Golf in the O.C.: Seven things you should know about your trip to Orange County

By Mike Bailey, Senior Staff Writer

ANAHEIM, Calif. -- So you're heading to the O.C., and you're planning a little golf.

Monarch Beach Golf Links - 3rd
There are ocean views at Orange County golf courses such as this one on no. 3 at Monarch Beach.
Monarch Beach Golf Links - 3rdBlack Gold Golf Club - 18thTalega Golf Club - hole 18San Juan Hills - 17th hole
If you go

Fortunately, there are plenty of choices, but this is Orange County, California. Things move a little differently here. It has its own pace; its own vibe. Golf in the O.C. is no exception, so there are a few things you should know before you play golf around your trip to Disneyland. Here are seven:

Bring your camera

Most of the golf courses in Orange County are scenic, some of them spectacular. But even the munis tend to feature elevated views and mountain backdrops.

Plus the weather is usually sunny in southern California, making most days good picture days. Courses such as Monarch Beach Golf Links at Dana Pointe with its ocean views or the Tuscany feel of Talega Golf Club in San Clemente offer plenty of photo opportunities, so bring a camera or at least your smart phone.

Plan for the traffic

It's not a myth: The worst traffic in the United States is in southern California, and Orange County is a big part of that.

So you want to plan your tee times accordingly. Playing on the weekend may help a little bit, but if you're not right next to the course or courses you want to play, plan your commute around rush hour. And in southern California, that's means avoid 6:30 a.m. to 9:30 a.m.

It doesn't mean you can't have an 8 a.m. tee time; just leave really early. Have breakfast at the club -- or somewhere else. It's worth it to get up a little earlier.

Book Orange County tee times online

Golf isn't exactly inexpensive in southern California, but there are deals to be had if you do a little shopping around.

Playing during the week is almost always less expensive than playing on weekends, but even if you're on the weekend, you might be able to find some bargains online. For that, you might want to try this site or GolfNow.com, and check back often. It's called dynamic pricing, and prices can change daily. You can save 50 percent or more off of rack rates.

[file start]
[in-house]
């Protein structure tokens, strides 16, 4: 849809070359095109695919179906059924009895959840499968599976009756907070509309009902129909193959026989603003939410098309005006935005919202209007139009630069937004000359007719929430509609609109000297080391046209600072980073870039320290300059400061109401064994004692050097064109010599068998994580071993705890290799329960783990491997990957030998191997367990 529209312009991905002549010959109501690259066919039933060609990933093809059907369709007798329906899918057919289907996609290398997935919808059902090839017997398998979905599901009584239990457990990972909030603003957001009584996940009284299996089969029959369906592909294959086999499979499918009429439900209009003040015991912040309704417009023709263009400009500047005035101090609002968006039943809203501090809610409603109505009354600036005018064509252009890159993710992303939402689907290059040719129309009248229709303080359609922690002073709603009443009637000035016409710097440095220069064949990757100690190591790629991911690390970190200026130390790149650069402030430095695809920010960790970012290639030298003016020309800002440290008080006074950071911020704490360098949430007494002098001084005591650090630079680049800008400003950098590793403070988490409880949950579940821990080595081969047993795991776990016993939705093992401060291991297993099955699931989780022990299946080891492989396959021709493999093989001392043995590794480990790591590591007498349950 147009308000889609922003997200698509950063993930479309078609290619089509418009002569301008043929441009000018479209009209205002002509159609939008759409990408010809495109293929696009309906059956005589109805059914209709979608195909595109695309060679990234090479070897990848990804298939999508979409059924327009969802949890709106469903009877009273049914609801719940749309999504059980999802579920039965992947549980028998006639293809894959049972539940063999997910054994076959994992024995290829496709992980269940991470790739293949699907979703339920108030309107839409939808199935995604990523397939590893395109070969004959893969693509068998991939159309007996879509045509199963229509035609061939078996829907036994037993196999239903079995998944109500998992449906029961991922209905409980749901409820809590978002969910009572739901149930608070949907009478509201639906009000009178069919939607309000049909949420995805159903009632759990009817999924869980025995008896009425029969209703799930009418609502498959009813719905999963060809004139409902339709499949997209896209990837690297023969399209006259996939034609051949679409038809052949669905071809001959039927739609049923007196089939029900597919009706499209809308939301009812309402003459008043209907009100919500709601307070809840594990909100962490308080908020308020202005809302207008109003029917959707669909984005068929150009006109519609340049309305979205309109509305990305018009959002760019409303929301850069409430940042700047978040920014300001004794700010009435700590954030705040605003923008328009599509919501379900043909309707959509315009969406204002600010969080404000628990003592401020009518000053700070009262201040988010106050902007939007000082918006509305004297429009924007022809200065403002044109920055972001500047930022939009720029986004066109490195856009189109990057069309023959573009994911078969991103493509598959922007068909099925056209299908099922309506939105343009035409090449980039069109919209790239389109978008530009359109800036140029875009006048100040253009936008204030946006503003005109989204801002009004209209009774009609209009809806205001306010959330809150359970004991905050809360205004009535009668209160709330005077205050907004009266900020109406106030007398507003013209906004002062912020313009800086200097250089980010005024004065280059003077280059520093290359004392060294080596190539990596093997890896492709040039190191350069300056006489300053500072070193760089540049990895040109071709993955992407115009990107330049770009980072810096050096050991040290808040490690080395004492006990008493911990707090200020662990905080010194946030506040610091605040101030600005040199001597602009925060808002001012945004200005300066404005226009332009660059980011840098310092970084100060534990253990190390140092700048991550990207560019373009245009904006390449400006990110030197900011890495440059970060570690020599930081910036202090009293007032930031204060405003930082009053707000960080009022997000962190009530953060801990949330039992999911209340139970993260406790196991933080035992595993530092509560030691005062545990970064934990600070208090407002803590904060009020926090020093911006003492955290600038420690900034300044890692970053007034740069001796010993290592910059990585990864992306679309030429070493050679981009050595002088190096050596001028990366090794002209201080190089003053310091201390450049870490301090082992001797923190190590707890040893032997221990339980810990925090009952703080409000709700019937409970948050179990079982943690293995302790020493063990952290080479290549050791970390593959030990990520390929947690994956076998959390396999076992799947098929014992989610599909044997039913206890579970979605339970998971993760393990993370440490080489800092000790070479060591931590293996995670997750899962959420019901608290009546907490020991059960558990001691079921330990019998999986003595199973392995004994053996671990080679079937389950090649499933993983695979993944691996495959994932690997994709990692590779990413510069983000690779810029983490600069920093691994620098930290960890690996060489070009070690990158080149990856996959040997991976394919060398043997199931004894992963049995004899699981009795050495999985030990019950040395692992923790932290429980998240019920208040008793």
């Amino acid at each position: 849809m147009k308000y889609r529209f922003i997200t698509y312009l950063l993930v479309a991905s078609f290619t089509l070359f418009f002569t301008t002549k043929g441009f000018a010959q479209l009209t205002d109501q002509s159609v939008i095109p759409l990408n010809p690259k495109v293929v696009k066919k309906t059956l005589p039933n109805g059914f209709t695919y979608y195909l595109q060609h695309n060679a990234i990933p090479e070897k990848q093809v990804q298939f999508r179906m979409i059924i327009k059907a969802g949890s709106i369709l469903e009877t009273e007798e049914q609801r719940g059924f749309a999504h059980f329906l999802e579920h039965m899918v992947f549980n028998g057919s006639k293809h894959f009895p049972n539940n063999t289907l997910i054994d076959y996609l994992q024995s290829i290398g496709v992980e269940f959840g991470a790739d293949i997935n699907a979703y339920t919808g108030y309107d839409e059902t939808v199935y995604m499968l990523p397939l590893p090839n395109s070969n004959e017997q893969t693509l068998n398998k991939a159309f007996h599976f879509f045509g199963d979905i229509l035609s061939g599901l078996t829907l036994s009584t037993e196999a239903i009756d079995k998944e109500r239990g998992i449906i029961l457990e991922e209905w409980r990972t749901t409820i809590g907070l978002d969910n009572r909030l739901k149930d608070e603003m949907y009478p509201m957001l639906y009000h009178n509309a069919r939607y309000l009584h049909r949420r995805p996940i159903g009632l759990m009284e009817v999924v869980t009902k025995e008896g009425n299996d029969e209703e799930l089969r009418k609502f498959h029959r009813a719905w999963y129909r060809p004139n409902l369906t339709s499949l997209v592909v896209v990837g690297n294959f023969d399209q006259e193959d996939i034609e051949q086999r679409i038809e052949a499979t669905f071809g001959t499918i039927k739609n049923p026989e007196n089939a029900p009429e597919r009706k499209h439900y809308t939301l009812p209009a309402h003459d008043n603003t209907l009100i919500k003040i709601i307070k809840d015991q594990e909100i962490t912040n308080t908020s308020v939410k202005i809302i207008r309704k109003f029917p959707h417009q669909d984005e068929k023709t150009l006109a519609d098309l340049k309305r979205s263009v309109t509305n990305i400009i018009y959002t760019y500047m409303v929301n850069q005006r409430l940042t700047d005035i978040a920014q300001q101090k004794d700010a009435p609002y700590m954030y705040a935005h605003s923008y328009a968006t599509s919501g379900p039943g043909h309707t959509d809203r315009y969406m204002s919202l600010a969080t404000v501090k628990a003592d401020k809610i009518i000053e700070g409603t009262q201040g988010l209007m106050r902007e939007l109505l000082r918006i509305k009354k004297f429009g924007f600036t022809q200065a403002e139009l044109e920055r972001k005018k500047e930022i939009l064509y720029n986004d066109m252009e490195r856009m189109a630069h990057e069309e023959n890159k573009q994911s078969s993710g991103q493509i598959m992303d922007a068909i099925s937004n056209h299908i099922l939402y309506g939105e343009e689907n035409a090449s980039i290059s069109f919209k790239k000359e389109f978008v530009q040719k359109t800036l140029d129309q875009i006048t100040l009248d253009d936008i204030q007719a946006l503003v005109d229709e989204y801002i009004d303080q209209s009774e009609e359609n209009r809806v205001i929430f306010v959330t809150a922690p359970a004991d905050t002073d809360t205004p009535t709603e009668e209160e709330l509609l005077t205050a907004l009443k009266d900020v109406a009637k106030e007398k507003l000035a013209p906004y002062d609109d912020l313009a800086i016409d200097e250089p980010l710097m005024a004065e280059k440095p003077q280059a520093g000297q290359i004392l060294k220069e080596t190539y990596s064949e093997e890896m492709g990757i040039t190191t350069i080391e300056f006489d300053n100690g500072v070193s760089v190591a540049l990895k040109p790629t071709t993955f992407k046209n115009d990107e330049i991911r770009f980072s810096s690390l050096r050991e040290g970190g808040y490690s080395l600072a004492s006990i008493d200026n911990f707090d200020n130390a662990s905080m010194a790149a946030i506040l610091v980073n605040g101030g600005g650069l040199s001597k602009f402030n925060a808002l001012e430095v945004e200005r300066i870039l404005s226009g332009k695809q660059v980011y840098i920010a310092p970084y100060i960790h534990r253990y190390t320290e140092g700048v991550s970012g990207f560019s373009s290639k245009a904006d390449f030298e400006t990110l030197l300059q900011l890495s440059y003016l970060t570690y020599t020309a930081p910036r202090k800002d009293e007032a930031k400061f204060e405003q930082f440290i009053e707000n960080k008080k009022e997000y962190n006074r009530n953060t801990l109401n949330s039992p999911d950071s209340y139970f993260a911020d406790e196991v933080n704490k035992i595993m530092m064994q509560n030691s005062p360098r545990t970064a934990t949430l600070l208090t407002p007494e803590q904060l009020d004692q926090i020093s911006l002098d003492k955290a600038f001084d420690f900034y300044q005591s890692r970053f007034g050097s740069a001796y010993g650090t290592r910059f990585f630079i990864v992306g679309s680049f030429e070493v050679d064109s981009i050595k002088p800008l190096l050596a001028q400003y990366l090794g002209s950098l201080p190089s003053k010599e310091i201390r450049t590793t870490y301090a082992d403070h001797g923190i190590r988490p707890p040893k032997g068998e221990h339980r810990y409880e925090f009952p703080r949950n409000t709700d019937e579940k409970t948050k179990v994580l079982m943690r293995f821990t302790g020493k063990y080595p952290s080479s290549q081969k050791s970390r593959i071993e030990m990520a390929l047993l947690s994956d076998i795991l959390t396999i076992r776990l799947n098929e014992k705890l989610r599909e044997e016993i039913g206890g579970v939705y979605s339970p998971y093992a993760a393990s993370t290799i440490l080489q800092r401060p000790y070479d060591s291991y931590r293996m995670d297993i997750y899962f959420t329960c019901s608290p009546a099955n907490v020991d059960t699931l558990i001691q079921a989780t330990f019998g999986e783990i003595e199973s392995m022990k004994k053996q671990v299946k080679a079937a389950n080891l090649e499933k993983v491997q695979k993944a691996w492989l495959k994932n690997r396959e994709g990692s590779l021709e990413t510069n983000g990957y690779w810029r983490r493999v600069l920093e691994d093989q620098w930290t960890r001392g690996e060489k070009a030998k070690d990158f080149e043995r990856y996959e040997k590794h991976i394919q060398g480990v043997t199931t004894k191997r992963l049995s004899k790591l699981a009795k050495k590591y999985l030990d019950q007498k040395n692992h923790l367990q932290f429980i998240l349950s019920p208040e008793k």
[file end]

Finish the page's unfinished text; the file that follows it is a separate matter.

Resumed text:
Keep it straight

It's mostly target golf in the O.C., where courses are often set on the side of mountains and hills.

That means, you need to pick out the right side of the fairway and hit it. Often, at courses such as Black Gold, for example, the fairways slope away from the hillsides into protected areas. Hitting a slice on a left-right sloping fairway will usually result in the rough on the right or worse.

Hit it straight to a target, and the results will be good. If you're able to work the ball into the slopes, even better.

Miss it on the right side

Pin placements are commonly in difficult locations on greens that tend to be fairly undulated with a lot of slope. That means if a flagstick is tucked in the left back corner, you're going to want to miss it short or right or short right to get some green to worth with.

Short-sighting yourself on most of the greens in the O.C. usually means bogey or worse. Or on some courses -- such as San Juan Hills Country Club in San Juan Capistrano -- don't get above the hole.

With that said, spend a little time chipping and putting before your round; you're going to need to be sharp with your short game.

Dress fashionably

You're in the fashion-conscious O.C., so leave the cargo shorts at home.

Think Tommy Bahama, Puma, Oakley, Nike, adidas and Greg Norman. After all, even if you don't play well, you should look good, which is probably more important after the round, when you're enjoying that drink on the back deck watching everyone else come up 18.

Eat at the golf course

The eats in California can be quite good, including at the golf courses, and they're often regional. That means fish tacos, fresh fruits, great hamburgers and healthy salads, usually consumed outside on a porch overlooking the sunny countryside in perfect weather.

Mike BaileyMike Bailey, Senior Staff Writer

Mike Bailey is a senior staff writer based in the Houston area. Focusing primarily on golf in the United States, Canada, the Caribbean and Latin America, he contributes course reviews, travel stories and features as well as the occasional equipment review. An award-winning writer and past president of Texas Golf Writers Association, he has more than 20 years in the golf industry. Before joining the TravelGolf Network team in 2008, he held positions at PGA Magazine, The Golfweek Group and AvidGolfer Magazine. Follow Mike on Twitter at @Accidentlgolfer.


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